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11/24/10 4:00 PM EST

For Bucs, giving thanks means giving back

PITTSBURGH -- For all the shortcomings the Pirates may have displayed on the field in 2010, the club undoubtedly impacted the community in ways that had nothing to do with wins and losses.

As 2010 nears an end, so, too, does one of the organization's most active years in Pittsburgh and its surrounding communities. Various players created their own initiatives and undertakings, while Pirates Charities raised and donated hundreds of thousands of dollars to local causes.

"Making a meaningful impact in the greater Pittsburgh community is something that is extremely important to the Pirates as an organization," Pirates president Frank Coonelly said. "We are proud that so many of our players, coaches and employees choose to give their time off the diamond and make a positive impact on the communities in which they live."

The year's biggest charity event came at the end of July, when Pirates Charities hosted its fifth annual Pirates Charities Golf Classic. Held at the Fox Chapel Golf Club, the event gave fans the opportunity to take the course with current Pirates players, team alumni and members of the front office. In all, the event raised $141,311.

Another of Pirates Charities' biggest fundraising events was held just a month earlier. During a game against Cleveland, Fox Sports Net Pittsburgh held an on-air auction. Among the items up for bid were a private pitching tutorial, a trip to Spring Training and a backstage tour of the FSN studio. Bids were received from 17 states, and more than $76,500 was raised.

Pirates Charities, the philanthropic arm of the organization, oversaw a Field for Kids program that provided grants to improve local baseball and softball fields. It also partnered with the local Make-A-Wish Foundation to support a scholarship program.

Infielder Andy LaRoche, one of the most visible players in the community this season, was recognized for his community involvement by being the team's Roberto Clemente Award nominee. LaRoche treated children with Down Syndrome to VIP treatment during each homestand, and he frequently showed up at the Pirates Charities Miracle League Field to be an honorary coach and meet the children.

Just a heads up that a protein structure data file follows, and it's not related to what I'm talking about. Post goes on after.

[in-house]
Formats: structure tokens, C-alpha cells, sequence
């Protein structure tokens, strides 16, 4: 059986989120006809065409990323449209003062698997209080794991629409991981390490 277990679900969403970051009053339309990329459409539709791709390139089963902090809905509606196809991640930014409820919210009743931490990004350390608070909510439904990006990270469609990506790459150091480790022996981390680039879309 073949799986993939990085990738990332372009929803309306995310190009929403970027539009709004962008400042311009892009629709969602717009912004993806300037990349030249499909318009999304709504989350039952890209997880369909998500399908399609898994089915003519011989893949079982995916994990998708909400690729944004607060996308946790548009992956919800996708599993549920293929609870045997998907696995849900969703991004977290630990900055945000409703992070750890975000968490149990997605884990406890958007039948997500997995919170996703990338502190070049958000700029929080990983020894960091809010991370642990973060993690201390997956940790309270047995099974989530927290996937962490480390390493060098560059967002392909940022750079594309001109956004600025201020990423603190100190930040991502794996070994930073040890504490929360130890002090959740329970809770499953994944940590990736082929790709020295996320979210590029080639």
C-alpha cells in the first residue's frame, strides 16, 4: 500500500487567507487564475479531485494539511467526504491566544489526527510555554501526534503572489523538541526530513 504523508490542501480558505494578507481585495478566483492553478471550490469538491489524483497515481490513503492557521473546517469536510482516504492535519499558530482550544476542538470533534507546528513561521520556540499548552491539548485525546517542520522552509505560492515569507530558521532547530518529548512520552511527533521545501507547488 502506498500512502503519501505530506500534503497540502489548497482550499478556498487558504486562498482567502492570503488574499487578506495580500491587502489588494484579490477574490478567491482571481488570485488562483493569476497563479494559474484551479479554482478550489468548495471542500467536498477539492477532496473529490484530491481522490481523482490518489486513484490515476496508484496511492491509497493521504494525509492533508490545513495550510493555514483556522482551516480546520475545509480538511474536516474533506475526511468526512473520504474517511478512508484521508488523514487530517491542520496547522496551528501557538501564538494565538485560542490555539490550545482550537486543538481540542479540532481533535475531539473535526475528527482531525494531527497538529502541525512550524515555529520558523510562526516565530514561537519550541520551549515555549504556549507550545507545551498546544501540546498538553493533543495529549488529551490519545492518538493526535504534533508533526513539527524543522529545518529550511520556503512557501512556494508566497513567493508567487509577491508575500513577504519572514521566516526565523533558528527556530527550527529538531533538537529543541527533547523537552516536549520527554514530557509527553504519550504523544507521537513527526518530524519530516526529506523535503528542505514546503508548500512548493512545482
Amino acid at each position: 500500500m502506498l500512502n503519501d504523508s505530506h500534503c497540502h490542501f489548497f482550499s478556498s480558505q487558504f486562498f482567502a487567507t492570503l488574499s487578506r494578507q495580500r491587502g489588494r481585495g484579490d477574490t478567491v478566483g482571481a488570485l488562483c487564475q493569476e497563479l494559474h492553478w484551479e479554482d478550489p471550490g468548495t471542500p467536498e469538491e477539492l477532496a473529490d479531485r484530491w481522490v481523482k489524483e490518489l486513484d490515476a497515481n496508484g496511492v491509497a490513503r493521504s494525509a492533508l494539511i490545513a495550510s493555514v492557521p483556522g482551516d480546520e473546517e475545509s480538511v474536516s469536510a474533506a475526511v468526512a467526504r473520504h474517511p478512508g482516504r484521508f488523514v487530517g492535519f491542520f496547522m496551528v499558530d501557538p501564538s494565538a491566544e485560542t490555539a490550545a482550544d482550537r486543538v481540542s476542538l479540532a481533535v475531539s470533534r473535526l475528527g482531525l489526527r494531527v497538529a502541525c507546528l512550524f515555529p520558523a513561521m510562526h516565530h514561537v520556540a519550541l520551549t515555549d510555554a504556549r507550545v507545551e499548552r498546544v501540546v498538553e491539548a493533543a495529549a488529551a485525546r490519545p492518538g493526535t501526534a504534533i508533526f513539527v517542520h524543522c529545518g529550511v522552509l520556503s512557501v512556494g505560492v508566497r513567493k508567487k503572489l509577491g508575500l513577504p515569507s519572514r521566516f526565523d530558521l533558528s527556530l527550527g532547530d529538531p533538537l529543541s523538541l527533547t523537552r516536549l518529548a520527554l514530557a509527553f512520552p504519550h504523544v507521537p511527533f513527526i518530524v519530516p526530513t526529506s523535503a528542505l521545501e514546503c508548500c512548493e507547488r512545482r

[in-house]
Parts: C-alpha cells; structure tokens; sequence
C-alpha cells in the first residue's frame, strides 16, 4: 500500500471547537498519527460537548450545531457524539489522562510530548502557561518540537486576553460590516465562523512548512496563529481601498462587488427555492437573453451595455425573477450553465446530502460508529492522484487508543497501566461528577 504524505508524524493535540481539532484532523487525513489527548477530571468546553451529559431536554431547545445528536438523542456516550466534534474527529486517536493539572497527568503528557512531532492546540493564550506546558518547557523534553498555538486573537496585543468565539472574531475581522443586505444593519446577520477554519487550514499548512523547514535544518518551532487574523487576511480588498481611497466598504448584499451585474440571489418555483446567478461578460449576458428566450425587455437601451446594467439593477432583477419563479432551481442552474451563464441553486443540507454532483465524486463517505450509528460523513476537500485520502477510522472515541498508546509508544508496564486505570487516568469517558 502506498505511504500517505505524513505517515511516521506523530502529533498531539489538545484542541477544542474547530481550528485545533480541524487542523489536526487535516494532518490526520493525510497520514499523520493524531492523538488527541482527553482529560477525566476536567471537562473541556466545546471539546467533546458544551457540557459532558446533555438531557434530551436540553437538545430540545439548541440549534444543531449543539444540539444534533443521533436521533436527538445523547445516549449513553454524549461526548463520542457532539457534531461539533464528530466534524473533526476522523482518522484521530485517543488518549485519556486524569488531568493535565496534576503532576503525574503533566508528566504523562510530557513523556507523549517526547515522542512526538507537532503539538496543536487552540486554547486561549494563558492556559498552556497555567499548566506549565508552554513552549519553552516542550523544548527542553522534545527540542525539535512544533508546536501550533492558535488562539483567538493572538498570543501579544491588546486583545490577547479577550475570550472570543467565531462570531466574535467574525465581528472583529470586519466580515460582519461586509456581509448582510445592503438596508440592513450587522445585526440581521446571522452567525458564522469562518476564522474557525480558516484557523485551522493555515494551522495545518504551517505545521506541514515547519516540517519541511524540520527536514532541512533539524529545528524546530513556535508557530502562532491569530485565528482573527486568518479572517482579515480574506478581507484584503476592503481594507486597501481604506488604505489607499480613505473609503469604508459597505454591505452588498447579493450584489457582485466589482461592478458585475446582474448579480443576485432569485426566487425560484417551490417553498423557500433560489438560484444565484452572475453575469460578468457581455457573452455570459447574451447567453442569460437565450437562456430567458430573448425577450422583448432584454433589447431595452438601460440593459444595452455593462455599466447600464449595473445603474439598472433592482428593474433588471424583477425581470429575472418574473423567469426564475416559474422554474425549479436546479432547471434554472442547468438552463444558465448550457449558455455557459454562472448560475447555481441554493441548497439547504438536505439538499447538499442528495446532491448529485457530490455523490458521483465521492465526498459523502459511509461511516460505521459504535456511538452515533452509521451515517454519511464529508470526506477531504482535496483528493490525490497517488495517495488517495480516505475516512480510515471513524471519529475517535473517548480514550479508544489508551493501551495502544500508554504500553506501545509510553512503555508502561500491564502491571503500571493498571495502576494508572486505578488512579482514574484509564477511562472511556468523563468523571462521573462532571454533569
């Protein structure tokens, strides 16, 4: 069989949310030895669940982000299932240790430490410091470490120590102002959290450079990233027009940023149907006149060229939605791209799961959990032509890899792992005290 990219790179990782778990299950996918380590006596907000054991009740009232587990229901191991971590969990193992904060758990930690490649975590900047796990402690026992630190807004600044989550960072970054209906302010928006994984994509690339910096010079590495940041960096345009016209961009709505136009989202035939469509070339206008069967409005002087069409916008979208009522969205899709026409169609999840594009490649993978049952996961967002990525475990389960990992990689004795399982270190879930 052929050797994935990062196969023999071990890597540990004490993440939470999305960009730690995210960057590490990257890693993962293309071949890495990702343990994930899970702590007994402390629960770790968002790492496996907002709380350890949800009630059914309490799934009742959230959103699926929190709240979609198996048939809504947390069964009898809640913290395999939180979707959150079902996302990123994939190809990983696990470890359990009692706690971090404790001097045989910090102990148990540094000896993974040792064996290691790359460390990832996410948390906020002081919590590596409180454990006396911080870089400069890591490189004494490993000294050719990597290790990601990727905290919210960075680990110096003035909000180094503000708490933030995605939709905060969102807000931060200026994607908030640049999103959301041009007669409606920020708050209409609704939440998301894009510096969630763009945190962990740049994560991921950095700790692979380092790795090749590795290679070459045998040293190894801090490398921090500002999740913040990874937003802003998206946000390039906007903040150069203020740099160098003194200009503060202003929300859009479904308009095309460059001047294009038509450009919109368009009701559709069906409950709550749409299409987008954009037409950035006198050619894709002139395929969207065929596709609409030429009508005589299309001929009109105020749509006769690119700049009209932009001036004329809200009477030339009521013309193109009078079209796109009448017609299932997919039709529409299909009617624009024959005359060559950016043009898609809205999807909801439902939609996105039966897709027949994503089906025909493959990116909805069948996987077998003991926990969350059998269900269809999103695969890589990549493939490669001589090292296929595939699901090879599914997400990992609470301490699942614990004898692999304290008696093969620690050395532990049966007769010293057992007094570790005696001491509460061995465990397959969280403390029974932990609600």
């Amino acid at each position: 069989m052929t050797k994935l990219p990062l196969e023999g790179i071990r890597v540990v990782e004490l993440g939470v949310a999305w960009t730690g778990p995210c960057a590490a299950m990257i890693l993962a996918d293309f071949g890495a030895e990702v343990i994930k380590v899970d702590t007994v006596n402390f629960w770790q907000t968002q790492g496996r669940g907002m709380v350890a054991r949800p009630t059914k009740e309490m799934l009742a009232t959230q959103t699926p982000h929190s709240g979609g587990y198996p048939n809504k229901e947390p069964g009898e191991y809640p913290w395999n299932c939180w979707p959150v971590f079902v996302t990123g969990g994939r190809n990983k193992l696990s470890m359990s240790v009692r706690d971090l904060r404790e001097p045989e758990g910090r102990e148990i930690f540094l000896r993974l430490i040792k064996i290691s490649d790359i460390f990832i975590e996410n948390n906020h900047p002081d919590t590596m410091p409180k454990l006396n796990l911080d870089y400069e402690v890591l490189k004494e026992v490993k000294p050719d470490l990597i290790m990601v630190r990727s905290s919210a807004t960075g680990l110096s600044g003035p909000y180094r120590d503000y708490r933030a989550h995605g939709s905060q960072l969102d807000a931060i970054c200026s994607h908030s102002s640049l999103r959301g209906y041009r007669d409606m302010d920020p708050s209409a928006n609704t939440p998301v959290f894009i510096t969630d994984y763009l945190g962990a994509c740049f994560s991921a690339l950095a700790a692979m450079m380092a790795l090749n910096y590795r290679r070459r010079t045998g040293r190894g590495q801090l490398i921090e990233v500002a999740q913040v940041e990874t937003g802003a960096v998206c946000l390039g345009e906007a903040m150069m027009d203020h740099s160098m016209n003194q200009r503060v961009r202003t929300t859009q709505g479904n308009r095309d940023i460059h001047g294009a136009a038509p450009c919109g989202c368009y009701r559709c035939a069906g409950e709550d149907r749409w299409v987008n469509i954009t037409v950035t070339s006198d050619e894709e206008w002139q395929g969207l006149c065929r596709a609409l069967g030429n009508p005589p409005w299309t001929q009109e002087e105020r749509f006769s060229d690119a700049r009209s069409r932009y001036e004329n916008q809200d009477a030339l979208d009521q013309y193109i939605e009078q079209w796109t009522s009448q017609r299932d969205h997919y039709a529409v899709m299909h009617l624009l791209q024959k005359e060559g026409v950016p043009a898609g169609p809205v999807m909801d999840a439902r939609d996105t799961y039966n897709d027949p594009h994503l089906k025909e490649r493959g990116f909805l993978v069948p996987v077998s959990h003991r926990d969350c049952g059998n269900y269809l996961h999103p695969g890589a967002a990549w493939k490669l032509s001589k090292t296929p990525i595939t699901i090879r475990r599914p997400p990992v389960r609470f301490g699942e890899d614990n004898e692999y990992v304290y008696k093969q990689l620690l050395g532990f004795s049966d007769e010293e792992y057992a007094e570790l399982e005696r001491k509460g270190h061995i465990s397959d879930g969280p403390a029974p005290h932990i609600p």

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"Bringing kids out, I enjoy it just as much as they do," LaRoche said. "It is an honor. It's something that I hope I'll be able to do with kids, as long as we keep finding kids that want to keep coming out and hang with us. If so, I'm more than happy to hang for a little while."

Paul Maholm and his wife, Jessica, raised $27,000 for the Gilda's Club of Western Pennsylvania through the couple's "Strike Out Cancer" event. The Maholms also hosted support groups from Gilda's at PNC Park throughout the year.

Hosted by Zach Duke and his wife, Kristen, the annual "Bowling with the Bucs" event raised $20,000 for the Leukemia and Lymphoma Society. Jeff Karstens set aside one day during each homestand to visit patients in a local hospital. Ross Ohlendorf held a story time with students who had achieved summer reading goals.

A group of players attended the July Miracle League Fantasy Camp, while another group handed out supplies at a local Domestic Violence Awareness initiative. As a part of Major League Baseball's Clemente Day, Pirates players and coaches delivered a truck full of goods to children at the Pittsburgh King PreK-8 school.

The Pirates' Major Leaguers were not the only members of the organization to serve in the community. The organization's Community Commitment Program requires that players at each level in the system put in at least 10 hours of community service during the season.

The year won't come to an end without a few more community outreach projects first taking place, either. On Dec. 4, the Pirates are hosting their annual holiday party. This year, guests from the Allegheny County Child Services Department will come to PNC Park, where various activities will be set up for them to enjoy.

Later in the month, members of the Pirates' front office will be serving dinner at the Light of Life Rescue Mission. President Frank Coonelly and general manager Neal Huntington will be among those volunteering.

The front office is also hosting its own holiday party, this one for children of Holy Family Institutes. All kids in attendance will receive a stocking full of goodies, including a Pirates jersey, and will enjoy dinner, cookie decorating, Wii tournaments and other activities.

Jenifer Langosch is a reporter for MLB.com. Read her blog, By Gosh, It's Langosch, and follow her on Twitter @LangoschMLB. This story was not subject to the approval of Major League Baseball or its clubs.